Where to place the blame for the suffering of the working class

We conservatives talk about the primacy of family, so we should consider what parents do. Parents take great efforts and make great sacrifices to put their children in good schools and in good programs for sports, music, or art. We aim to live in a good neighborhood and often to expose the kids to as much of the varied splendor of the human and natural world as possible. We try to make the home a loving and educational place. Our choices of decor and music are often influenced by this same desire: to place our children in an environment that maximizes the odds they can grow up as happy and successful adults.

So however much we talk about self-determination, we act as if a person’s environment has a massive effect on their chances in life. If we didn’t think so, we’d just say, “Hey kid, do the right thing,” and skip all the hard work.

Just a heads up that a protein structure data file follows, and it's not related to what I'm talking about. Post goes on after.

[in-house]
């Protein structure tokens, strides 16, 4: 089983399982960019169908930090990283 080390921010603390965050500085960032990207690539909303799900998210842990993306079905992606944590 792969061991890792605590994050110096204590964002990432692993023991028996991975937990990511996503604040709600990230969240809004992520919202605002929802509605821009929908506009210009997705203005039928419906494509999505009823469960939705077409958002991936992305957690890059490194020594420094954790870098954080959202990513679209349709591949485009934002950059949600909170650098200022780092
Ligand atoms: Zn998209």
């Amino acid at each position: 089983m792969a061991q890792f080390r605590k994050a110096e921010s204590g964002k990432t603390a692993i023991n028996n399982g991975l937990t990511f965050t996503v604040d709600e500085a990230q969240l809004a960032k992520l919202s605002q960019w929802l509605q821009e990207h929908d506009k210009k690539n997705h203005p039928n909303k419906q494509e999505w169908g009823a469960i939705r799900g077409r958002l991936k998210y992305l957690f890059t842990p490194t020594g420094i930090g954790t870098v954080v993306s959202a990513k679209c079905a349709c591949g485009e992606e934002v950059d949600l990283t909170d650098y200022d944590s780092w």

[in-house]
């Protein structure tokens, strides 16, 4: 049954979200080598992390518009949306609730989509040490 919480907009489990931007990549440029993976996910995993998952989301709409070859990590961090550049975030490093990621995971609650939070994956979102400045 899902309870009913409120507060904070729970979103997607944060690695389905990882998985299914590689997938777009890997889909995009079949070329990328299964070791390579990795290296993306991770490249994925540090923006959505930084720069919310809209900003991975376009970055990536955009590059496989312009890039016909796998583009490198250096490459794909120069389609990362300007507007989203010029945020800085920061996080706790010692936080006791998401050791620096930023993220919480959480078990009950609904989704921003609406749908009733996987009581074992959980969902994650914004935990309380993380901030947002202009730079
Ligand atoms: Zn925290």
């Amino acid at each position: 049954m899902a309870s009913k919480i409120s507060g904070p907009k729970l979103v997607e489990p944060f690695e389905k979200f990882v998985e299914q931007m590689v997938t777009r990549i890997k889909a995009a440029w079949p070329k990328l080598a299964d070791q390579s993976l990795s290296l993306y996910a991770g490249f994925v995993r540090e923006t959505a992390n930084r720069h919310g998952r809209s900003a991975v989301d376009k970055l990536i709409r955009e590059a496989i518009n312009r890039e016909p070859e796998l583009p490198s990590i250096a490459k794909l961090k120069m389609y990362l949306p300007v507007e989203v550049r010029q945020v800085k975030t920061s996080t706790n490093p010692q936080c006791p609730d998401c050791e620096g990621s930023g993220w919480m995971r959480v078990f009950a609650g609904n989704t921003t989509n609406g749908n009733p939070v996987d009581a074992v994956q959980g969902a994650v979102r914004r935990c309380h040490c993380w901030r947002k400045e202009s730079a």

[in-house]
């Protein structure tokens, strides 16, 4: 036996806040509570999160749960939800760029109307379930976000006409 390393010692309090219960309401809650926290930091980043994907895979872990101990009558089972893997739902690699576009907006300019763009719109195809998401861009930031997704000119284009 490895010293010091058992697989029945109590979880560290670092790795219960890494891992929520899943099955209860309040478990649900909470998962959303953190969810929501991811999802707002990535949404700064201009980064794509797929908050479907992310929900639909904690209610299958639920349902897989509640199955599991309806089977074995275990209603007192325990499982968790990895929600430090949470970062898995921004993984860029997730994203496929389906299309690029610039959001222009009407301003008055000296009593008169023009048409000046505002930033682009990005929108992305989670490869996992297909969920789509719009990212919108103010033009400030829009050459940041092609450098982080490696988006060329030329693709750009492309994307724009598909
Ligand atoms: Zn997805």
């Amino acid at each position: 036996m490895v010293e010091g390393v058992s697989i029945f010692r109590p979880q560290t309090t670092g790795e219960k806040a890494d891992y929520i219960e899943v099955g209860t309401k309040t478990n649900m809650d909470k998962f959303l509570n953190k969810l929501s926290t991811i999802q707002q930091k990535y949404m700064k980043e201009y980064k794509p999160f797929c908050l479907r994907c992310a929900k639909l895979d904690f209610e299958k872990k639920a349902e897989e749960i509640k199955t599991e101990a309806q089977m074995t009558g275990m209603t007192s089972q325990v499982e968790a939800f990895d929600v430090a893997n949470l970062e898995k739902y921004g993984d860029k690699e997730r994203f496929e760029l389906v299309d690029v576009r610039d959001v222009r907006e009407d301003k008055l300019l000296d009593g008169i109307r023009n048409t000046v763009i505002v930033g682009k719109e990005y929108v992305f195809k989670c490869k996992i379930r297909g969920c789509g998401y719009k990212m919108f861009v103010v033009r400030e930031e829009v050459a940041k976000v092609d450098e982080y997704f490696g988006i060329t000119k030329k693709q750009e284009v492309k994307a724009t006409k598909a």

I spent much of the last two years writing “Alienated America”, a book that pins the working-class woes — wage stagnation, a retreat from marriage, deaths of despair — on the erosion of local community. The closure of the factories is a huge element in that, but the closure of the local diners, the bowling leagues, and most of the all the closure of the churches are the core problem here.